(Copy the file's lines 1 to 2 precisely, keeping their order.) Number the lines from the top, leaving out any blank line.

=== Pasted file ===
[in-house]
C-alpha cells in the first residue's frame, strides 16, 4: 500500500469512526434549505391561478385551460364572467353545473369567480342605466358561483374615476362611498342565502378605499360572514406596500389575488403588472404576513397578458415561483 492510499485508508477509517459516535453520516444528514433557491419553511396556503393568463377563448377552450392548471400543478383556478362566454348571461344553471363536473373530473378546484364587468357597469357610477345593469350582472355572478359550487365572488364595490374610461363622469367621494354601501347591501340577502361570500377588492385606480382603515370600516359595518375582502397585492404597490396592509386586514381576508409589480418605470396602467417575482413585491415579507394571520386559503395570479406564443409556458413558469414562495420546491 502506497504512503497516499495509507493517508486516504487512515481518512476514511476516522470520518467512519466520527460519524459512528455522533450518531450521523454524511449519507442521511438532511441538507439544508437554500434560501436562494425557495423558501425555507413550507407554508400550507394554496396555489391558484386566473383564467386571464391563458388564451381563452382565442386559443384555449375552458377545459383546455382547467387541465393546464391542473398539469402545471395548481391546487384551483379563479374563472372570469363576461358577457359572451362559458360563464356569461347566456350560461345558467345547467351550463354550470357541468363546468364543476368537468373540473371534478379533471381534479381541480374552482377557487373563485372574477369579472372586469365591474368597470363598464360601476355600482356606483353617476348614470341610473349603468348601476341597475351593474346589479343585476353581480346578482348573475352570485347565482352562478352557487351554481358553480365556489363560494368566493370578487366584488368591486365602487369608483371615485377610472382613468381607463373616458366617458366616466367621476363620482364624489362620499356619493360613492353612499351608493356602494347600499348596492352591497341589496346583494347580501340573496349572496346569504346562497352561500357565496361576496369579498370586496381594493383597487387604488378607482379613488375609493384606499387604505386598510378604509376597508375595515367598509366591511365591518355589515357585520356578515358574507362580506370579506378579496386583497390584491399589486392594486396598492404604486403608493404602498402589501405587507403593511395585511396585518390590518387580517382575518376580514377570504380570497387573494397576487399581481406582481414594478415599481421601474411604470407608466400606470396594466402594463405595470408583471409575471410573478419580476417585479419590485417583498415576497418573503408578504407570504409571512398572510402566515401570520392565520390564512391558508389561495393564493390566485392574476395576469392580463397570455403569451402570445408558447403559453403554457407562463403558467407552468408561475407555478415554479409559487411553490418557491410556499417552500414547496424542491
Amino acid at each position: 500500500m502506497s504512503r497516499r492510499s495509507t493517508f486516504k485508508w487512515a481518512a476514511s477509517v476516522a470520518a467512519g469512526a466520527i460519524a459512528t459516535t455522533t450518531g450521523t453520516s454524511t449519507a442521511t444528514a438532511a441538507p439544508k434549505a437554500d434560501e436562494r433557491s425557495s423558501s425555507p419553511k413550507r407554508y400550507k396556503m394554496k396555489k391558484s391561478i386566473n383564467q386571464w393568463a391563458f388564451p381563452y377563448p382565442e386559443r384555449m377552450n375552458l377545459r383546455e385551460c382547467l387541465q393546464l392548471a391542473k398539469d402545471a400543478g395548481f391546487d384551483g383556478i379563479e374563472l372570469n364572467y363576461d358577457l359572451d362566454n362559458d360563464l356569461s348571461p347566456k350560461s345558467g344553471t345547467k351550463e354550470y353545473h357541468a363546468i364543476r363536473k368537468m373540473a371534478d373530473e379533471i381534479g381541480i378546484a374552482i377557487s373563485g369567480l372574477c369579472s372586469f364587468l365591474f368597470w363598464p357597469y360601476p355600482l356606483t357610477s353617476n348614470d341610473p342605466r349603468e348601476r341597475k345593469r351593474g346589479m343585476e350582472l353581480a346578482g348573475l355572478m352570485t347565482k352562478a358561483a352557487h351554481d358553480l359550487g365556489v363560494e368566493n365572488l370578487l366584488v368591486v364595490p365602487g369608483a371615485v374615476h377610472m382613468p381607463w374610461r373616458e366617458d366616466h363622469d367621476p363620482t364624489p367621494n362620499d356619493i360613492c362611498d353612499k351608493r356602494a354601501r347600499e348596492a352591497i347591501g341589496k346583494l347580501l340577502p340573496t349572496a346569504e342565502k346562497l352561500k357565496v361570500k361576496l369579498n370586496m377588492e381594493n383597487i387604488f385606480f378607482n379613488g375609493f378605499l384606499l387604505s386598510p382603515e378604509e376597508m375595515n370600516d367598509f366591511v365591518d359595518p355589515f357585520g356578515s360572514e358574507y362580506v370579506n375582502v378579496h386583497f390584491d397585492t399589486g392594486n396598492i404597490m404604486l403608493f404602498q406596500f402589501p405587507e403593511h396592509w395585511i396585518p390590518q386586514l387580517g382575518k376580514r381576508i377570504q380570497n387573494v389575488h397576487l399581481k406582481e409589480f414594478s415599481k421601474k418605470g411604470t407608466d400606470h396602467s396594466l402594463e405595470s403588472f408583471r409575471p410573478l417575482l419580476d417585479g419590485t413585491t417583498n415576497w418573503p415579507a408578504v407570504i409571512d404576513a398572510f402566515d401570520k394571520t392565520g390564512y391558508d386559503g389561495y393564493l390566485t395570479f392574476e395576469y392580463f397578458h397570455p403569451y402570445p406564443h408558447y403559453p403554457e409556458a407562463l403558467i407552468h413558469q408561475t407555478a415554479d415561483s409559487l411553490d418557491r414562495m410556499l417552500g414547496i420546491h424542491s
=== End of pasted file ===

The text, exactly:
[in-house]
C-alpha cells in the first residue's frame, strides 16, 4: 500500500469512526434549505391561478385551460364572467353545473369567480342605466358561483374615476362611498342565502378605499360572514406596500389575488403588472404576513397578458415561483 492510499485508508477509517459516535453520516444528514433557491419553511396556503393568463377563448377552450392548471400543478383556478362566454348571461344553471363536473373530473378546484364587468357597469357610477345593469350582472355572478359550487365572488364595490374610461363622469367621494354601501347591501340577502361570500377588492385606480382603515370600516359595518375582502397585492404597490396592509386586514381576508409589480418605470396602467417575482413585491415579507394571520386559503395570479406564443409556458413558469414562495420546491 502506497504512503497516499495509507493517508486516504487512515481518512476514511476516522470520518467512519466520527460519524459512528455522533450518531450521523454524511449519507442521511438532511441538507439544508437554500434560501436562494425557495423558501425555507413550507407554508400550507394554496396555489391558484386566473383564467386571464391563458388564451381563452382565442386559443384555449375552458377545459383546455382547467387541465393546464391542473398539469402545471395548481391546487384551483379563479374563472372570469363576461358577457359572451362559458360563464356569461347566456350560461345558467345547467351550463354550470357541468363546468364543476368537468373540473371534478379533471381534479381541480374552482377557487373563485372574477369579472372586469365591474368597470363598464360601476355600482356606483353617476348614470341610473349603468348601476341597475351593474346589479343585476353581480346578482348573475352570485347565482352562478352557487351554481358553480365556489363560494368566493370578487366584488368591486365602487369608483371615485377610472382613468381607463373616458366617458366616466367621476363620482364624489362620499356619493360613492353612499351608493356602494347600499348596492352591497341589496346583494347580501340573496349572496346569504346562497352561500357565496361576496369579498370586496381594493383597487387604488378607482379613488375609493384606499387604505386598510378604509376597508375595515367598509366591511365591518355589515357585520356578515358574507362580506370579506378579496386583497390584491399589486392594486396598492404604486403608493404602498402589501405587507403593511395585511396585518390590518387580517382575518376580514377570504380570497387573494397576487399581481406582481414594478415599481421601474411604470407608466400606470396594466402594463405595470408583471409575471410573478419580476417585479419590485417583498415576497418573503408578504407570504409571512398572510402566515401570520392565520390564512391558508389561495393564493390566485392574476395576469392580463397570455403569451402570445408558447403559453403554457407562463403558467407552468408561475407555478415554479409559487411553490418557491410556499417552500414547496424542491